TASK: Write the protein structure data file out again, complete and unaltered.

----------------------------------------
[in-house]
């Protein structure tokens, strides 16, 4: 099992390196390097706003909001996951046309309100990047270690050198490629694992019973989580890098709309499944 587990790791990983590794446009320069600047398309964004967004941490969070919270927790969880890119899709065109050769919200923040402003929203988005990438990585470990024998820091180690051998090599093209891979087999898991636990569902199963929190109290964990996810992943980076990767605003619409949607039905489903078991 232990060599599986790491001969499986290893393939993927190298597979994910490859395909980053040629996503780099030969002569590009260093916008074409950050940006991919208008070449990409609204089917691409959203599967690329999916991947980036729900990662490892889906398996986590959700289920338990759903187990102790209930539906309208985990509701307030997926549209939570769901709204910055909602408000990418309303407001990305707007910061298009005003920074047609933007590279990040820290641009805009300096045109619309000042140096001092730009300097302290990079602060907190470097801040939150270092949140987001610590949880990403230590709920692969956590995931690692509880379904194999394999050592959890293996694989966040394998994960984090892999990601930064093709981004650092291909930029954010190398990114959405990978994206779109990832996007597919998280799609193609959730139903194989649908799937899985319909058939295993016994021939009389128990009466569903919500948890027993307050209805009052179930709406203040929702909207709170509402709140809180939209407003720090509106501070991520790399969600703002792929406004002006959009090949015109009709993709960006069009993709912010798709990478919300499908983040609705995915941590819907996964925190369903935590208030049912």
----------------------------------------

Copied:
[in-house]
């Protein structure tokens, strides 16, 4: 099992390196390097706003909001996951046309309100990047270690050198490629694992019973989580890098709309499944 587990790791990983590794446009320069600047398309964004967004941490969070919270927790969880890119899709065109050769919200923040402003929203988005990438990585470990024998820091180690051998090599093209891979087999898991636990569902199963929190109290964990996810992943980076990767605003619409949607039905489903078991 232990060599599986790491001969499986290893393939993927190298597979994910490859395909980053040629996503780099030969002569590009260093916008074409950050940006991919208008070449990409609204089917691409959203599967690329999916991947980036729900990662490892889906398996986590959700289920338990759903187990102790209930539906309208985990509701307030997926549209939570769901709204910055909602408000990418309303407001990305707007910061298009005003920074047609933007590279990040820290641009805009300096045109619309000042140096001092730009300097302290990079602060907190470097801040939150270092949140987001610590949880990403230590709920692969956590995931690692509880379904194999394999050592959890293996694989966040394998994960984090892999990601930064093709981004650092291909930029954010190398990114959405990978994206779109990832996007597919998280799609193609959730139903194989649908799937899985319909058939295993016994021939009389128990009466569903919500948890027993307050209805009052179930709406203040929702909207709170509402709140809180939209407003720090509106501070991520790399969600703002792929406004002006959009090949015109009709993709960006069009993709912010798709990478919300499908983040609705995915941590819907996964925190369903935590208030049912």